Caravaggio and The Doubting Thomas
A sermon preached by the Rev. Nils Chittenden
Sunday, April 3, 2016
I want to start with short thought for the day before I launch into the main part of my sermon.
God indeed works through his frail and fallen creation and we must take encouragement from the fact that God uses each of us every day as conduits, channels of his sacramental grace even when we are tired, hurting, unsure, despairing and disobedient.
Michaelangelo Merisi was an artist working in Italy at the end of the seventeenth century, and the start of the eighteenth. He is better known to us as Caravaggio. He may indeed have produced exquisite art which points us to heaven but his own life was a catalogue of human weakness. He led an extremely turbulent and violent life, most of which he seems to have brought on himself. He was hot-headed, jealous, angry and rash. His crimes ranged from the perhaps-not-terribly-serious crime of throwing hot artichokes at a waiter to the rather more serious – and frequent - street brawls and he fled Rome after a particularly unpleasant episode involving some unpaid debts.
In the midst of all this undoubted human failing and shame, the irony remains that he gave us some of the most insightful artistic interpretations from the life of Christ that we have. Perhaps it was his constant pushing at the knife-edges of human behaviors - of the risky sides of human life - that enabled him to be able to portray, in his short, 36-year life, human emotion and passion so differently from his predecessors and contemporaries.
His painting known as ‘The Incredulity of St Thomas’ has much to tell us about Christ, and about Thomas.
Caravaggio was an innovator, and rejected notions of ‘ideal beauty’. He was unconventional. He wanted to depict life as he saw and experienced it. He was said to have used the ordinary people of the streets, among them, prostitutes and beggars, as his models. He was considered deliberately shocking and no respecter of tradition. He was criticized for ‘telling it how it was’ rather than in the traditional, stylized, manner.
If his depiction of the doubting Thomas scene appears rather bold and even slightly surgical to us, it must have appeared all the more so to his original viewers. Perhaps he was regarded as being irreverent, perhaps attempting to outrage. People were used then, and are still used now, to seeing the Apostles as decorous and venerable gents in expensive robes and a heightened level of piety in their expressions. What Caravaggio gives us is three old subsistence laborers with weathered, wrinkled and tired faces, lined by the sun, the wind and hard graft. And they are in their working clothes. Thomas’s coming apart at the seams.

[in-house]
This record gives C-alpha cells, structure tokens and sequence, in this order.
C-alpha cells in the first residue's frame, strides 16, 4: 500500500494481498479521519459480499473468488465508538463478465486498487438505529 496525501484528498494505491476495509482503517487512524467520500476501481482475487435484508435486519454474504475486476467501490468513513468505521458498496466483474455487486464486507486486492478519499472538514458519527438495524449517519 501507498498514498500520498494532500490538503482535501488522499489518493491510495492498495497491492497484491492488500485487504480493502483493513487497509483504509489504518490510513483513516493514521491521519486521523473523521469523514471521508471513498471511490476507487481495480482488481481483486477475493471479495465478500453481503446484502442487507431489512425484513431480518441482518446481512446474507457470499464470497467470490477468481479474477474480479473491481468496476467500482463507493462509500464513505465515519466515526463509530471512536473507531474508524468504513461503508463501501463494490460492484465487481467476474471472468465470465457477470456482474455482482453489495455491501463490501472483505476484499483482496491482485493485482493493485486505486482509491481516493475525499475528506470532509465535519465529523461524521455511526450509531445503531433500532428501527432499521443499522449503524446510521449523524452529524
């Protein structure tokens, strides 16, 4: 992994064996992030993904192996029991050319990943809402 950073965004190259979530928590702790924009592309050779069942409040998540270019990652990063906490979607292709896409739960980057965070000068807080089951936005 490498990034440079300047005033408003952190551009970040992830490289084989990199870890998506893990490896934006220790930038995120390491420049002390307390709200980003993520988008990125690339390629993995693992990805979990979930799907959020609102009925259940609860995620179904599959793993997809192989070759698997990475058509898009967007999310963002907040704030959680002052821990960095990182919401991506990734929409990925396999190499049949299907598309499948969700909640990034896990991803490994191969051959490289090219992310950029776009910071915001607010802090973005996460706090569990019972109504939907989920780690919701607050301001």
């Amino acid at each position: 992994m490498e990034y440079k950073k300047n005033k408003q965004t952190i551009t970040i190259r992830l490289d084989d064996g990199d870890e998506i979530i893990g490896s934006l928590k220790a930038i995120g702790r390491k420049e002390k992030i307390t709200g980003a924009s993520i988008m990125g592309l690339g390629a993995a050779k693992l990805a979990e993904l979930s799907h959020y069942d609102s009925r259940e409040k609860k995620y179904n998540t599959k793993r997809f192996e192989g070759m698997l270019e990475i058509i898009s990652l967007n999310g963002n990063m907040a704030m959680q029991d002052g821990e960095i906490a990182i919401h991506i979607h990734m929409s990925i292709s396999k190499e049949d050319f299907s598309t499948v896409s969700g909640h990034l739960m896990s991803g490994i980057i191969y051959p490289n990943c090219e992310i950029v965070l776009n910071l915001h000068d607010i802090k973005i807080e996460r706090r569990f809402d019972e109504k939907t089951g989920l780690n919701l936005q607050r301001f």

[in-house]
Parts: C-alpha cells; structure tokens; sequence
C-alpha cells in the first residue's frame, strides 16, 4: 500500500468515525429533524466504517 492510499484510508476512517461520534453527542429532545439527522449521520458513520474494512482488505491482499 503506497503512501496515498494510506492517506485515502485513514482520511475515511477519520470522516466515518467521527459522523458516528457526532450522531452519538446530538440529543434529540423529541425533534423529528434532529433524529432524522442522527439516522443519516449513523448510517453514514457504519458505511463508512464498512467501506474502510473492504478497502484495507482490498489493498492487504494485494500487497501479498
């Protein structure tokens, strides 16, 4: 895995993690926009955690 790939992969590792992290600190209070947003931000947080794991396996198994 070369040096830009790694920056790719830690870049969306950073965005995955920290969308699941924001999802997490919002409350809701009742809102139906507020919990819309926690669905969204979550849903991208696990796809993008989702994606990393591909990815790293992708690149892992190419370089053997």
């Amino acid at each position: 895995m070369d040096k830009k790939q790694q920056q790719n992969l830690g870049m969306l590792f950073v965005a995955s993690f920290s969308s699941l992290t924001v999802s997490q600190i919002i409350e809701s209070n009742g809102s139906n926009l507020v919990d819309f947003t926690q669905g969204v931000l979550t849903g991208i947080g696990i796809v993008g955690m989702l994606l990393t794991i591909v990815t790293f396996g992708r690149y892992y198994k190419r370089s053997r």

Thomas has a wise face: perhaps this is at odds with our view of him: the lesson we are taught from an early age about Thomas is not to be like him, with the subtext that he was lacking on the wisdom front, but is his quest for hard empirical data of the ‘I’ll believe it when I see it’ variety so very different from our day to day lives? Thomas has a face etched with years of experience and – yes - perhaps of a certain cynicism borne of who knows what adversities. It might not make him right to lack some faith in the fact of the resurrection without seeing it, but it does inject Thomas with a humanity we all share, and the all-too-real paradigms of doubt in our own lives. He is a figure we can surely all identify with.
What of the other Apostles? Our Gospel reading does not tell us of their reactions to Thomas, but I for one had formed the assumption that Thomas was rather on his own on this one. The others, one might easily assume, have no trouble in accepting the physical presence of the risen Lord among them. But that is not what Caravaggio suggests. Why else would he have the two others as immersed in Thomas’ incredulity as Thomas himself? They are seeing for themselves as well. They are being human about it. They are not distancing themselves from Thomas’ views, they are supportive of him: after all they have had the benefit of an earlier resurrection appearance, unlike Thomas, and perhaps they are thinking that they might well have responded like Thomas had they been in his position.
And what of Christ? He is in shadow more than the others. Perhaps that is to suggest that there is more to learn about Christ? Perhaps it is because he may in some ways be unknowable? Perhaps it is to enhance the sense of awe and mystery? What we can see in Jesus’ face is what appears to be pain – perhaps Caravaggio is suggesting – for good reason, after all – that the real act of digging a finger into a gaping, barely-healed wound – is going to hurt. Perhaps he is seeking to emphasize the reality of the resurrection and all that that physicality implies. Telling it how it is. And Caravaggio depicts Jesus taking hold of Thomas’ hand and guiding it to his wounded side. And Thomas appears to be looking slightly to one side. Is it imagining too much into this to think that Thomas having said that he wished to verify the resurrection by putting his hand into Jesus’ side then feels some of the reluctance that any of us might feel when actually confronted with such a situation?
It is an intensely human story, told by Caravaggio in an intensely human way: perhaps that is why it is such an enduring depiction, because we can see ourselves in this scenario. And perhaps the empathy we share with the doubting Thomas, because of the daily doubting in our own lives, emphasizes that despite all such human frailties we are nevertheless blessed by God’s grace, and that God uses us, frail and faulty as we are, as his hands and his feet on this earth.